Dr Julia P Myatt SFHEA

Dr Julia P Myatt

School of Biosciences
Acting Dean of Liberal Arts and Natural Sciences (2018-2019)
Director of Natural Sciences for Liberal Arts and Natural Sciences
Senior Lecturer in Behavioural Ecology and Morphology

Contact details

Telephone
+ 44 (0)121 414 5598
Email
j.p.myatt@bham.ac.uk
Address
School of Biosciences
University of Birmingham
Edgbaston
Birmingham
B15 2TT
UK

As part of the School of Biosciences, Julia is a Senior Lecturer in Behavioural Ecology and Morphology, teaching on a range of modules, across all years, including field courses.

Her research interests include the morphology-behaviour-habitat interface in non-human great apes (as part of the LEBL group in Biosciences) and the collective behaviour of group-living animals, including free-ranging sheep and African wild dogs (with the Royal Veterinary College, University of London). She has also worked on the dynamics of hunting in various African carnivores and the locomotor abilities of dogs to out-manoeuvre their prey. Julia is an experienced field biologist, working in the forests of Sumatra, Indonesia, the Okavango Delta, Botswana and the wilds of Norfolk!

Julia’s research has often been interdisciplinary, working with computer scientists, engineers and vets and this interest has led her to develop a key role as part of the Liberal Arts and Natural Sciences programme here at Birmingham, in particular, leading on the Natural Sciences. Her interests span the huge breadth offered at Birmingham and she is currently working with staff from English, History and Human Geography to develop further teaching and research opportunities linked to Animal Behaviour. She is also interested in interdisciplinary teaching and how we can better equip the modern student with the flexible and dynamic skills required by the modern workplace.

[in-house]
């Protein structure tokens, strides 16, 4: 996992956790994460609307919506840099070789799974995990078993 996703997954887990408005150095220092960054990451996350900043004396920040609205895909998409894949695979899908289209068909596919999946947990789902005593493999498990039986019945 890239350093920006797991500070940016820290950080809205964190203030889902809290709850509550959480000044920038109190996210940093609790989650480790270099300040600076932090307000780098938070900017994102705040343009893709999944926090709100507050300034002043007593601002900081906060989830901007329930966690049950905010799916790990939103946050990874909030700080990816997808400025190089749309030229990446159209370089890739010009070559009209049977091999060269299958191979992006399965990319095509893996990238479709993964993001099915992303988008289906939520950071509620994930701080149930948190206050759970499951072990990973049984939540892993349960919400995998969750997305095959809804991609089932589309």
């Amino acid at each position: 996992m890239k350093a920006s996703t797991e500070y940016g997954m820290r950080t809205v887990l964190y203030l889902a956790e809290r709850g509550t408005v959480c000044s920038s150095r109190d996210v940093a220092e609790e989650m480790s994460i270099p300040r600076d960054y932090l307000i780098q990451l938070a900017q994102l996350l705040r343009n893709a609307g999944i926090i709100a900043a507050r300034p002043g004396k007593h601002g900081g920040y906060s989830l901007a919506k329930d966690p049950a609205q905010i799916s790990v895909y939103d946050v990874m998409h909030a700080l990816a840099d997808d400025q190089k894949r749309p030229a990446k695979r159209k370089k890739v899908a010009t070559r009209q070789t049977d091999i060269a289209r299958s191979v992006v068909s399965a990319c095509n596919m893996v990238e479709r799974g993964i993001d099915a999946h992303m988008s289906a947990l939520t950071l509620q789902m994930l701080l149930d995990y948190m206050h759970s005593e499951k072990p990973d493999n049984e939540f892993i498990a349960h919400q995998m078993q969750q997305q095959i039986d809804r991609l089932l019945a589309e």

Qualifications

BSc (hons)
PhD

Biography

Sept 2018-Sept 2019: Acting Dean of Liberal Arts and Natural Sciences, University of Birmingham.

Sept 2018- ongoing: Senior Lecturer in the School of Biosciences, University of Birmingham.

Sept 2013- ongoing: Director of Natural Sciences for Liberal Arts and Natural Sciences (College of Life and Environmental Sciences lead).

Sept 2012-Sept 2018: Lecturer in the School of Biosciences, University of Birmingham.

Oct 2012-Sept 2012: Postdoctoral Researcher (Cooperate aerodynamics and radio-based dynamic localization) at the Royal Veterinary College, University of London with Prof Alan Wilson (RVC) and Prof Steve Hailes (UCL), funded by EPSRC.

Oct 2006-Oct 2010: PhD student at the University of Birmingham supervised by Dr Susannah Thorpe (Applying an ecomorphological framework to the study of orangutan positional behavior and the morphological variation within the non-human great apes), funded by BBSRC.

August 2005-August 2006: Research Technician at Lancaster University in the Insect Ecology group with Prof Ken Wilson.

Sept 2001-July 2005: First class, BSc (hons) Applied Biology, University of Bath. Including 12 month-position at Syngenta working in the Entomology team.

Teaching

Dr Julia Myatt is the module organiser for the third year module ‘Living in Groups: Collective Behaviour in Animals’. She also teaches aspects of animal biology and human evolution in various modules across the years, including the ‘Adaptations to Aquatic Environments’ field course.

Julia also offers a number of final year BSc and MSci zoo-based projects.

Research